"I can only hope and pray that the truth comes out and will be recognized by the judges," she tells PEOPLE

By Johnny Dodd
April 20, 2015 09:20 AM
Firdia Lisnawati/AP

In the final hours before Heather Mack – on trial in Indonesia for the murder of her mother – learns whether she’ll face a firing squad, the Chicago teen tells PEOPLE that tending to her newborn daughter keeps her from dwelling on what the coming day may bring.

“I’m busy taking care of [my baby] Stella,” Mack tells PEOPLE from her prison cell in Bali’s Kerobokan Prison. “That’s what’s really on my mind now.

“I feel overwhelmed a lot, though,” she adds. “I can only hope and pray that the truth comes out and will be recognized by the judges. That’s the overwhelming part, hoping that the truth will be recognized.”

The bloodied body of Mack’s mother, 62-year-old Sheila von Wiese-Mack, was discovered inside a suitcase in the back of a cab outside the St. Regis Bali resort on Aug. 12. Mack, 19, and her boyfriend Tommy Schaefer, 21, were apprehended by police at another hotel the next day.

A decision from the three-judge panel that will decide the fate of the couple – charged with premeditated murder – is expected to be announced on April 21. Although prosecutors are not seeking the death penalty – they are asking for a 15-year sentence for Mack and an 18-year sentence for Schaefer – there’s a chance that the judges overseeing the case could order the couple to be executed.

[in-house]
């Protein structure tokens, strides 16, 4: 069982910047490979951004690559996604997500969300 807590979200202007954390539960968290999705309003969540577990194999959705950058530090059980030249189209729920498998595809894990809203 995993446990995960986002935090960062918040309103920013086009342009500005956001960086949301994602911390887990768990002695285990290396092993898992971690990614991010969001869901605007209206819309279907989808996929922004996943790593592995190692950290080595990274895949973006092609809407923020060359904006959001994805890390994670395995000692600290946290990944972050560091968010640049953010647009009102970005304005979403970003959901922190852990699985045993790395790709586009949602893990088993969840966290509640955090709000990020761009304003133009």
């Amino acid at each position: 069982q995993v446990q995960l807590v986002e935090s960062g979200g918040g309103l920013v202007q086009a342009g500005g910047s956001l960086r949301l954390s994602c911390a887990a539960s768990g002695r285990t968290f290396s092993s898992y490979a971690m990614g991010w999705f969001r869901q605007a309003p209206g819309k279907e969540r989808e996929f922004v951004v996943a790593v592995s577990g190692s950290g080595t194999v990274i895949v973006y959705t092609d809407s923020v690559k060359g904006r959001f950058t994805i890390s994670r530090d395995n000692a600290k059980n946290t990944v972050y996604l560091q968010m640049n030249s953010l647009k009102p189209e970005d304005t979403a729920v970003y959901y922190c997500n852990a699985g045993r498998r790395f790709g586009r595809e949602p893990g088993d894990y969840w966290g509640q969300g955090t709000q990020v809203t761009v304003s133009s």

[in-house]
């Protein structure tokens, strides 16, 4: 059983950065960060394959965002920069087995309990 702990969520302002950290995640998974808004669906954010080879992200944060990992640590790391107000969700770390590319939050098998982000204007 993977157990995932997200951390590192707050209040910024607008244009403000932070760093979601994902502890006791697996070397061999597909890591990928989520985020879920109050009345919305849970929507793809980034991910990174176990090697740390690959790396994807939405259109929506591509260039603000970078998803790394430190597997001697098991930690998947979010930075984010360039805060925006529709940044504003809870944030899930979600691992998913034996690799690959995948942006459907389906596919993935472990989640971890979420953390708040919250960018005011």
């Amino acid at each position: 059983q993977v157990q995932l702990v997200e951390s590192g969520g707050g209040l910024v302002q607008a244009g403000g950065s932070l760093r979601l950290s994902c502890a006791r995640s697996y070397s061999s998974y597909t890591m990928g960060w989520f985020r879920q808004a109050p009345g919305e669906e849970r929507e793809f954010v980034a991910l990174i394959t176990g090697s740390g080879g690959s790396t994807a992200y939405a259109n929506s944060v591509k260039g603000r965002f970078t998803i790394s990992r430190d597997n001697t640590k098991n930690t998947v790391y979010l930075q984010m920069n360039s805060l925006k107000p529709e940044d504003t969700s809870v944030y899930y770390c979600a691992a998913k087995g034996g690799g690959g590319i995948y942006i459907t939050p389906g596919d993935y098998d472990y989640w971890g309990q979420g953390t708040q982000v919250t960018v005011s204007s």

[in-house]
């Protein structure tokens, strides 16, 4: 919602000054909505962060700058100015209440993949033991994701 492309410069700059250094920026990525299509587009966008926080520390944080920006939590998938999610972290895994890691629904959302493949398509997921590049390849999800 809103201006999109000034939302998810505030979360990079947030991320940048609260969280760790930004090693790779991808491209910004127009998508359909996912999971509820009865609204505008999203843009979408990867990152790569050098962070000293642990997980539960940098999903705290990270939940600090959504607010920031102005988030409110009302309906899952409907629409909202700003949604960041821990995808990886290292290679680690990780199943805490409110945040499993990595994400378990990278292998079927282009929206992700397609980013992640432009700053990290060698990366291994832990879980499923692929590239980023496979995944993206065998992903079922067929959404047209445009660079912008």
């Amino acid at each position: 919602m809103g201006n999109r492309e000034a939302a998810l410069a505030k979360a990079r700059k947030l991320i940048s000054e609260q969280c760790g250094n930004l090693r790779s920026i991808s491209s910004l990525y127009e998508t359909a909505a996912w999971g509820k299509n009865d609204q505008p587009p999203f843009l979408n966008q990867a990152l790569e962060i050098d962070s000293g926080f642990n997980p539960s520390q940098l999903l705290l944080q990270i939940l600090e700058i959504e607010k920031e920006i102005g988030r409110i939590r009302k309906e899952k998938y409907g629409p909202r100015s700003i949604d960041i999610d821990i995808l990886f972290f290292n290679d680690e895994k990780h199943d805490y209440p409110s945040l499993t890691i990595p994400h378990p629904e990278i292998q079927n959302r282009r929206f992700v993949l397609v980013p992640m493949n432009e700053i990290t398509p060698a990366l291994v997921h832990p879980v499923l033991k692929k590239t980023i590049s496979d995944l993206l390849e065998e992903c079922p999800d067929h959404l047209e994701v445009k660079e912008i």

Mack’s defense attorney told the judges that Schaefer killed von Wiese-Mack following an argument over Heather’s pregnancy and that no evidence exists to show that the couple planned the murder in advance. When the fight turned violent, the lawyer said, Mack hid in the bathroom of the hotel suite.

Mack, who gave birth on March 18, is allowed to keep the child with her in her cell for two years. Despite an outpouring of criticism over her decision to care for the infant in prison, the teenage mother explains that she couldn’t bear the thought of relinquishing the care of her daughter to someone else.

“I don’t want to separate my family,” Mack says before excusing herself for a moment to go burp the infant. “It’s too painful to think about having to be separated from my angel … The Indonesians have treated me in a decent, humane manner, and I’m grateful to the authorities for being so understanding.”

Mack isn’t the only mother at the prison. “There’s another woman here with a child, who is about a year old,” she says. “We’re allowed to walk around a little courtyard with our children, which helps when Stella gets colicky.”

Mack’s Chicago-based attorneys are filing papers today on behalf of their client to turn over 30 percent of her $1.3 million trust fund to help provide care for her infant daughter.

“Whatever your opinion of the adults in this case,” says attorney Vanessa Favia, “I believe everyone would agree that the baby bears no culpability in this truly sad affair.”

Mack’s criminal defense attorney Michael Elkin insists that his client’s decision to transfer a portion of her trust fund to her daughter isn’t an admission of guilt. “Now that the prosecution and defense have rested, Heather says she no longer wants to wait,” says Elkin. “Heather wants Stella to be provided for, regardless of what people may think of her.”

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